Unlike Singapore, things are less structured (or more flexible) with certain things are less strict (or people given the benefit of the doubt) as well as slower paced (or less stressful), more freedom (or less control) and more spacious (or less civilised).

    In fact a great comparison for a Chinese Singaporean is almost like leaving Singapore to live in Malaysia! (Sorry Melayu readers, it is unfair but it is a close equivalent to the Cina readers here)

    Much bigger space

    Sometime a bit havoc

    Sometime dodgy

    Politicians are less smart, can be shooting their mouth off and spend more time scoring points than doing work (more than Singapore politicians who also spend a lot of time scoring points but less the Oz/My)

    Majority population controlling government (and you don't belong to them). Civil servants are not very smart.

    Like My, in some parts of Oz, you are 'tolerated' as temporary stayers (even though you have been in Australia longer than in Singapore)

    People have different priorities in life other than the 4Cs of Singapore pursuit (or is it 6Cs now?)

    If anyone think they can come to any country and step into a job are the same level or higher than their home country, I advise them to get the job then migrate. Most of us real Singaporeans (not CEOs or some high flyers) accept that you have to prove yourself to be as good as you claim to be and can adapt to Australian working environment.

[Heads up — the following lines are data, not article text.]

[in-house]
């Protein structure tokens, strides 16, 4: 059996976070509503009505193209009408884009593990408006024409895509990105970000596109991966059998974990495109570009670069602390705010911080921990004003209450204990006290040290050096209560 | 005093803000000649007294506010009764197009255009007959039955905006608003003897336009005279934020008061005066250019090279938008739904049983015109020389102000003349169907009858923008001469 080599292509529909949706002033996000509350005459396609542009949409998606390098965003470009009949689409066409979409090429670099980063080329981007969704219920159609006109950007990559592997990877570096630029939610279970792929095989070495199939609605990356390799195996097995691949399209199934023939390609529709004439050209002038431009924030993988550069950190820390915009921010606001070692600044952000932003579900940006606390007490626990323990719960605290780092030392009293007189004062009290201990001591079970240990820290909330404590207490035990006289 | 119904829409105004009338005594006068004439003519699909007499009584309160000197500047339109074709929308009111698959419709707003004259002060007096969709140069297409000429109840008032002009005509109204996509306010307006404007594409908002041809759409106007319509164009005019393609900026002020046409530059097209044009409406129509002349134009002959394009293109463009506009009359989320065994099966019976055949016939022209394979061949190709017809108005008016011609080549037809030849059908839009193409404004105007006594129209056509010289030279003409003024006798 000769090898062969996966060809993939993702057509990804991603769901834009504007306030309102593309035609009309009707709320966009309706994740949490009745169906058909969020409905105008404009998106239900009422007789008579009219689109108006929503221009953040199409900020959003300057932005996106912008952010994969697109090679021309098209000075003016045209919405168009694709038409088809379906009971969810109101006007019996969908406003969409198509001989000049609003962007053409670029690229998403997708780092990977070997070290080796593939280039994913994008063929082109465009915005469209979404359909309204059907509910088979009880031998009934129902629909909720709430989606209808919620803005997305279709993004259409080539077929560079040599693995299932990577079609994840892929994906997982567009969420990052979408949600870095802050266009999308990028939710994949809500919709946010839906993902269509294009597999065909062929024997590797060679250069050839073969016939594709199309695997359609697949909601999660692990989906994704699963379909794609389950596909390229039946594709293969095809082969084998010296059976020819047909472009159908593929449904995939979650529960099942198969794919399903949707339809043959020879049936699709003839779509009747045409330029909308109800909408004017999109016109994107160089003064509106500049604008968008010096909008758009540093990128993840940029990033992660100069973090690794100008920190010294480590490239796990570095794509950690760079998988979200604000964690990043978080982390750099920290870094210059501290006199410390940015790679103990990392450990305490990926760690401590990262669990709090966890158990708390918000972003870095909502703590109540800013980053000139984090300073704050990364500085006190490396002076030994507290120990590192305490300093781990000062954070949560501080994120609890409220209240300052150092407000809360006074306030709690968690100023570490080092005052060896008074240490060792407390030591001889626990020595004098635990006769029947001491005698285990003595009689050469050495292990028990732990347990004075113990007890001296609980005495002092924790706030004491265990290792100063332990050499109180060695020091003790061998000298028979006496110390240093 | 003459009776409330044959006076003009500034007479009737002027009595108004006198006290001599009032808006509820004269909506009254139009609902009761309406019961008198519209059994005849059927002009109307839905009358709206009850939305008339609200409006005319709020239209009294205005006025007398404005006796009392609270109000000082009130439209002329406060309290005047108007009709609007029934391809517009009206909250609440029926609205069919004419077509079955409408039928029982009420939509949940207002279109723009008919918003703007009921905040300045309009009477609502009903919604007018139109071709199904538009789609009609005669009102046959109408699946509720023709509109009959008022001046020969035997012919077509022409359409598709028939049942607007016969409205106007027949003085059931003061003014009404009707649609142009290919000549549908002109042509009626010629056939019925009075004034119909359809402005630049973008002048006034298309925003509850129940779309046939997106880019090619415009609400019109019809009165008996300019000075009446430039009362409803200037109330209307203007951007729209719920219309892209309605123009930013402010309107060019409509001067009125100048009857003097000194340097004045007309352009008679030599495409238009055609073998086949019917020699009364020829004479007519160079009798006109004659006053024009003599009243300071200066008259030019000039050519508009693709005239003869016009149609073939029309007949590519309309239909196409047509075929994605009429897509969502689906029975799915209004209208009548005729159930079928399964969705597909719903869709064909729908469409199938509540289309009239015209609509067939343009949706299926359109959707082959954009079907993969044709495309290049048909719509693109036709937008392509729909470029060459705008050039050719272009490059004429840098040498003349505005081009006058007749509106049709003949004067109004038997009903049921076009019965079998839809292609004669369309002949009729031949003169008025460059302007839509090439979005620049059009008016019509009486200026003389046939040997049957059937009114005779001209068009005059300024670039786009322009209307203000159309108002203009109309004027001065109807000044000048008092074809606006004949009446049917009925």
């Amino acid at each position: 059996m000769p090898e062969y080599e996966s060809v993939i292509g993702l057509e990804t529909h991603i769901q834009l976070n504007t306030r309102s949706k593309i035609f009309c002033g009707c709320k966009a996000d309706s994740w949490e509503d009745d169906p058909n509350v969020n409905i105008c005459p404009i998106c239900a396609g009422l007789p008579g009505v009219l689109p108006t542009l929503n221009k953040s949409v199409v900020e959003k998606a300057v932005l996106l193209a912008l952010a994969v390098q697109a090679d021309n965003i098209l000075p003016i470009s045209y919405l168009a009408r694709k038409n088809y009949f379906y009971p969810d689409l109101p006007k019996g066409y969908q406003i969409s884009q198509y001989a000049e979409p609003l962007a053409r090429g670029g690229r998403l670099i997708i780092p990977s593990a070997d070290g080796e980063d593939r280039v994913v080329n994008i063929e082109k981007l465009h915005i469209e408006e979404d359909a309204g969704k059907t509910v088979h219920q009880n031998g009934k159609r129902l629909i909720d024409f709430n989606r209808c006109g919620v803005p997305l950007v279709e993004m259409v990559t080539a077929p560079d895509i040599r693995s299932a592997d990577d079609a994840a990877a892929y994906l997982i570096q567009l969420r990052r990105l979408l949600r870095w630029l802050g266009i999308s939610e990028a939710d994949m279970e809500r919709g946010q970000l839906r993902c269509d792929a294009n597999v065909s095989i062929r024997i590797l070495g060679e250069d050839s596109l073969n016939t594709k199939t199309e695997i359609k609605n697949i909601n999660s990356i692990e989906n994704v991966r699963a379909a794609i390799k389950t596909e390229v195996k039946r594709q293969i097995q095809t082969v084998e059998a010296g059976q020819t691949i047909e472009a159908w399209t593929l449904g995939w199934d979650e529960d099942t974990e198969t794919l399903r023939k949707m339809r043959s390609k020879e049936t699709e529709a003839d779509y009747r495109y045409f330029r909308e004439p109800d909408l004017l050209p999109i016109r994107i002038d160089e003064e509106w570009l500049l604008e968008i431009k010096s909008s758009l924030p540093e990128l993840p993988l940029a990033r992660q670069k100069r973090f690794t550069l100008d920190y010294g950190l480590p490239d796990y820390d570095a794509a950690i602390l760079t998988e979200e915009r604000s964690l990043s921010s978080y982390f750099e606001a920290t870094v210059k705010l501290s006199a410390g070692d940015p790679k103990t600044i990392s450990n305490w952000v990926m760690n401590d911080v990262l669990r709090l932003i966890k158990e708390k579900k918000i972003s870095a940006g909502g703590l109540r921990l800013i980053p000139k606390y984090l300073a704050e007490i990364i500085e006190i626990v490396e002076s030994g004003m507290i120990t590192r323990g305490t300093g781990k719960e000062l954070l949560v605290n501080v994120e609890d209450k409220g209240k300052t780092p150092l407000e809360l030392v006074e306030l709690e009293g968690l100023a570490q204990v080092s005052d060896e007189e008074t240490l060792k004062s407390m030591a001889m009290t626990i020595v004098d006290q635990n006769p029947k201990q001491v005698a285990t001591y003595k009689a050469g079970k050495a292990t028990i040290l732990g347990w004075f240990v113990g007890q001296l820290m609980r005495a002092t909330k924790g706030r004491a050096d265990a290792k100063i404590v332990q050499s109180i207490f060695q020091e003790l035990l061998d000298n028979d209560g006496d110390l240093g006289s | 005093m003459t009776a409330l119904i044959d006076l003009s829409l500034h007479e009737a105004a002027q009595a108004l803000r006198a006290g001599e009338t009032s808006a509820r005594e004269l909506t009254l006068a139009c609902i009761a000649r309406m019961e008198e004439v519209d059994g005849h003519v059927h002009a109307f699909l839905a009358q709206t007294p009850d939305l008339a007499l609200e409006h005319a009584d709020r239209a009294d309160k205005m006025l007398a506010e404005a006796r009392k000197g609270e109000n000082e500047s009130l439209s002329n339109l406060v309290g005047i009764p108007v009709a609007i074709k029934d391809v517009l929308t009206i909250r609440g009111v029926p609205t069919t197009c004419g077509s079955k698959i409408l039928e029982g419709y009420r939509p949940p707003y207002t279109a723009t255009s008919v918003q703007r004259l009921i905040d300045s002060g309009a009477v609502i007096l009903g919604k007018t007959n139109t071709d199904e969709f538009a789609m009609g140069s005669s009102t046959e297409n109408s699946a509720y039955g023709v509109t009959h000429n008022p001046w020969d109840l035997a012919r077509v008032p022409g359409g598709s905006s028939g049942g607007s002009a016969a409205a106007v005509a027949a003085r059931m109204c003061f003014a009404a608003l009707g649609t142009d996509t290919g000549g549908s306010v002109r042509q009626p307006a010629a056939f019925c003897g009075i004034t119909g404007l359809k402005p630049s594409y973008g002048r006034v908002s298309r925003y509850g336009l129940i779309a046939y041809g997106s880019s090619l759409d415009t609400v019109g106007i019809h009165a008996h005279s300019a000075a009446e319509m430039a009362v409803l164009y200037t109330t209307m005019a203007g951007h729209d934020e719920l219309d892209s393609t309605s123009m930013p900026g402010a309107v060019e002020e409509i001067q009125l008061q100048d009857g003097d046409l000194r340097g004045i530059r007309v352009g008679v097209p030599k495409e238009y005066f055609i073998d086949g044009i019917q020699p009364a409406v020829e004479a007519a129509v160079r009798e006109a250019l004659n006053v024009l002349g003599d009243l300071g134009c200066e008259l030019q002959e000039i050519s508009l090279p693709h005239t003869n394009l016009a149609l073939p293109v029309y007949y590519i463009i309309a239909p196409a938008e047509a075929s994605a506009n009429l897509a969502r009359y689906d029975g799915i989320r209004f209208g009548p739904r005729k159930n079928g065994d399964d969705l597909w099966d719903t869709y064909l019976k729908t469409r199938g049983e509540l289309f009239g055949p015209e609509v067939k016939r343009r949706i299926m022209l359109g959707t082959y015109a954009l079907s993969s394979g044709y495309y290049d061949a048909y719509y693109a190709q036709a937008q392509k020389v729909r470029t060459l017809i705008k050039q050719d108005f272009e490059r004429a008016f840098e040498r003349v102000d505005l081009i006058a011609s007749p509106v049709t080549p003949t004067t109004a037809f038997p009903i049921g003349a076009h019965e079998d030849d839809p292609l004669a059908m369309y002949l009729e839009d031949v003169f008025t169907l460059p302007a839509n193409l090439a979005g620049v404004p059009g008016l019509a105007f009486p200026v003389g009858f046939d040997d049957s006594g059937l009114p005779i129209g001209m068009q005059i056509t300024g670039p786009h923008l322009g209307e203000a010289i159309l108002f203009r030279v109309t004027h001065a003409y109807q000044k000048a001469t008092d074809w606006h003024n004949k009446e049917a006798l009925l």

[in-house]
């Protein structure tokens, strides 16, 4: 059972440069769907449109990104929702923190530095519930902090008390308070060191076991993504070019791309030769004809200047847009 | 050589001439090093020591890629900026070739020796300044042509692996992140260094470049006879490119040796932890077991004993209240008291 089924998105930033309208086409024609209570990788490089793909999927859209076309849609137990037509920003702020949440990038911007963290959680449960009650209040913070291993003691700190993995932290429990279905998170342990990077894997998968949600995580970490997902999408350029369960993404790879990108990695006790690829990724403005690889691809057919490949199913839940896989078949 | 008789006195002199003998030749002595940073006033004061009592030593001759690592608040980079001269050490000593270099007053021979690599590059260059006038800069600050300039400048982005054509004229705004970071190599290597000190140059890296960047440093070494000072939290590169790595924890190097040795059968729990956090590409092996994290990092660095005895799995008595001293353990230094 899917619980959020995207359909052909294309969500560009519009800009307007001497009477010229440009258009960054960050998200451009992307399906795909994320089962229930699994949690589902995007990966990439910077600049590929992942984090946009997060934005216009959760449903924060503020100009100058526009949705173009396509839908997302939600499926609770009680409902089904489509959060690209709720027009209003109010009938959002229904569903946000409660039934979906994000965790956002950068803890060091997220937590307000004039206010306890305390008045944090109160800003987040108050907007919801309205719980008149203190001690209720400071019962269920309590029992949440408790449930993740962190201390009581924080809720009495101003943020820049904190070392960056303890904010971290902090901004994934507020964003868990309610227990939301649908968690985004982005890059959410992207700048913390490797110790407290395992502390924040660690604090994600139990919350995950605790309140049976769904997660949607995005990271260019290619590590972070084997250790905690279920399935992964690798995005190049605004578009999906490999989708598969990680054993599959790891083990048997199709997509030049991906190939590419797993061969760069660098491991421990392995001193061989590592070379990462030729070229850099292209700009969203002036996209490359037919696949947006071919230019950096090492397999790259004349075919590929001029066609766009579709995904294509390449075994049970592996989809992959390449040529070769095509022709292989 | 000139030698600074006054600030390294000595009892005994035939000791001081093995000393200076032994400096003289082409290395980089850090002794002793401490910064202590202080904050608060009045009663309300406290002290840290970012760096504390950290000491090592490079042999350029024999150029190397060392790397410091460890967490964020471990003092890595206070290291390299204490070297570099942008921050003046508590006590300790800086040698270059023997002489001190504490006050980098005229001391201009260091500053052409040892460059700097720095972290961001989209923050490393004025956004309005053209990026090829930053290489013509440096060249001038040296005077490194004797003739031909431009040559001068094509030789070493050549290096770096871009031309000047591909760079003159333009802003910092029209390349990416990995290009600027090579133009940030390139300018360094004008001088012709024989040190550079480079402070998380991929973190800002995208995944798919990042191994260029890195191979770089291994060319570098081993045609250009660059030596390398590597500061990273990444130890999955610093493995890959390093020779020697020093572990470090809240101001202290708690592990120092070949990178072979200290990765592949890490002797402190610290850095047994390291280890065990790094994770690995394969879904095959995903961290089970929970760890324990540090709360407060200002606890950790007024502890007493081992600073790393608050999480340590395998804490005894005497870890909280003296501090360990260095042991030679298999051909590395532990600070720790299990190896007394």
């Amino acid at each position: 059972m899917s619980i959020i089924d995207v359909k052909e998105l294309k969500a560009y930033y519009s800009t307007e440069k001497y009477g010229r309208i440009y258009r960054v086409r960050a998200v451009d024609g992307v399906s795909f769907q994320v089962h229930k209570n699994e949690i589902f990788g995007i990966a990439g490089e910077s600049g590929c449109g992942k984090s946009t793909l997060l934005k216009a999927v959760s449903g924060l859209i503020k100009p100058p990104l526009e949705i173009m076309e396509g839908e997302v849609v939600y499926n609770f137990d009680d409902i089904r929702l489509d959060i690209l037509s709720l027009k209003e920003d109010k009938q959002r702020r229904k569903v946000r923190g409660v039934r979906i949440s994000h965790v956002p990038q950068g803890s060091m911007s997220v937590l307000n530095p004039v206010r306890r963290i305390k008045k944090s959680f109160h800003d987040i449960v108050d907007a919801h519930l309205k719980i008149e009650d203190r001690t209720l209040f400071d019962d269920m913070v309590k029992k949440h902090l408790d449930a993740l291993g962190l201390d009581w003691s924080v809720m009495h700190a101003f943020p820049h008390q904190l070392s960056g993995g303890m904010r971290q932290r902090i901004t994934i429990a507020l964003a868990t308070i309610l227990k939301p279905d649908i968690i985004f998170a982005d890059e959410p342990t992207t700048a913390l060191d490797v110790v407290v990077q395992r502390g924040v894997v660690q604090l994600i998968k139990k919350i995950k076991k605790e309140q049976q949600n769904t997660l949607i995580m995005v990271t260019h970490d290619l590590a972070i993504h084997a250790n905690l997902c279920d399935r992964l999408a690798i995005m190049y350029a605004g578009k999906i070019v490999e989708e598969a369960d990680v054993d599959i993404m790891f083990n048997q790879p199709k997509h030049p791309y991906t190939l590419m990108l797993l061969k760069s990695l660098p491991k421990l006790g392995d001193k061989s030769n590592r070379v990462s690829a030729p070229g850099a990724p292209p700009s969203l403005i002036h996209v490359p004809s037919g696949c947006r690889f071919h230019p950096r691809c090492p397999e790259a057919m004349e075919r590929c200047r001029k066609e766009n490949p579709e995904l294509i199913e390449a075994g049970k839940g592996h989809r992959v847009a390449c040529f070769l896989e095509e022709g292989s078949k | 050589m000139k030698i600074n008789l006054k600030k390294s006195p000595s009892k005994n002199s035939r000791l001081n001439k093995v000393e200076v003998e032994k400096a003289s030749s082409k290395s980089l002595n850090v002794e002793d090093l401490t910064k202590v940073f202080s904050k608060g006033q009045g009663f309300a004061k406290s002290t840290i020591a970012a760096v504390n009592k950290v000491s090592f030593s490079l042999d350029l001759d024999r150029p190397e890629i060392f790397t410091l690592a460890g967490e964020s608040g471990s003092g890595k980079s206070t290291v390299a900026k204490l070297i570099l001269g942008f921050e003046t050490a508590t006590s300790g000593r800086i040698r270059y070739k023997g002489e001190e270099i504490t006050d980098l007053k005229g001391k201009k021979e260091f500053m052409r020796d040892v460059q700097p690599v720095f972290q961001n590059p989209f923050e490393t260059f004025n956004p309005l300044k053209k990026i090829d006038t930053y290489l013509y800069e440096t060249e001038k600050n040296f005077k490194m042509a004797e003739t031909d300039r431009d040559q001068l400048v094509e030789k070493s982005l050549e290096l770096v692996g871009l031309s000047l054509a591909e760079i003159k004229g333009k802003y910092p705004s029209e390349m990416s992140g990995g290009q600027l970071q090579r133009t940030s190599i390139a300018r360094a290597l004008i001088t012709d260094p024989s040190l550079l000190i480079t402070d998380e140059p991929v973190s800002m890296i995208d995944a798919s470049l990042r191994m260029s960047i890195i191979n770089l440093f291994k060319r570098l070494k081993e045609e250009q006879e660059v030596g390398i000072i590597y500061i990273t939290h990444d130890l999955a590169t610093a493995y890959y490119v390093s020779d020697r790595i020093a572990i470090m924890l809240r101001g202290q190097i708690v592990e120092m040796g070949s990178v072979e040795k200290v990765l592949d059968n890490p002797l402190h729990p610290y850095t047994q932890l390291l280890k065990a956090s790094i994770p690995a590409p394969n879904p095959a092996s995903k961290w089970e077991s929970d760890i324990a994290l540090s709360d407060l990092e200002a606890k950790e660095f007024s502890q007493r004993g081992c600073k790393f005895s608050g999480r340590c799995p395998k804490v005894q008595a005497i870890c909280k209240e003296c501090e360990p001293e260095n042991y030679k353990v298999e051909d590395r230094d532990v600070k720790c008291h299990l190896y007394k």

If that is unacceptable to any of you, be prepared to be disappointed when you come over.

  9. BTW, while I am not an accountant, I have first and second degree relatives who are accountants in Malaysia Singapore and Oz, more than my fingers, though it still does not qualify me to say the following:

    If I am an employer in Australia, with one of the most complicated tax system in the world and ever changing all the time, I will find it strange to have an applicant for an finance related position to send in their CV with qualifications solely fom overseas, including CPA, particularly when the applicant is currently in Australia.

    Furthermore the mutual recognition for CPA Australia and ISCA (which I assume you are a member of since you say you are CPA Singapore) is relatively easy and straight forward unless you did not do the ISCA program itself and only became a ISCA member by mutual agreement with another pathway. This also assume you are a full graduate of a recognised Singapore university program and not by accelerated pathway. As you know you don't have to be an accounting grad to be a CPA though it helps a lot. ( you did not declared you Singaporean undergrad degree to be in accounting)

    If you had applied for positions heavily involved in tax related work, you would probably had no chance at all.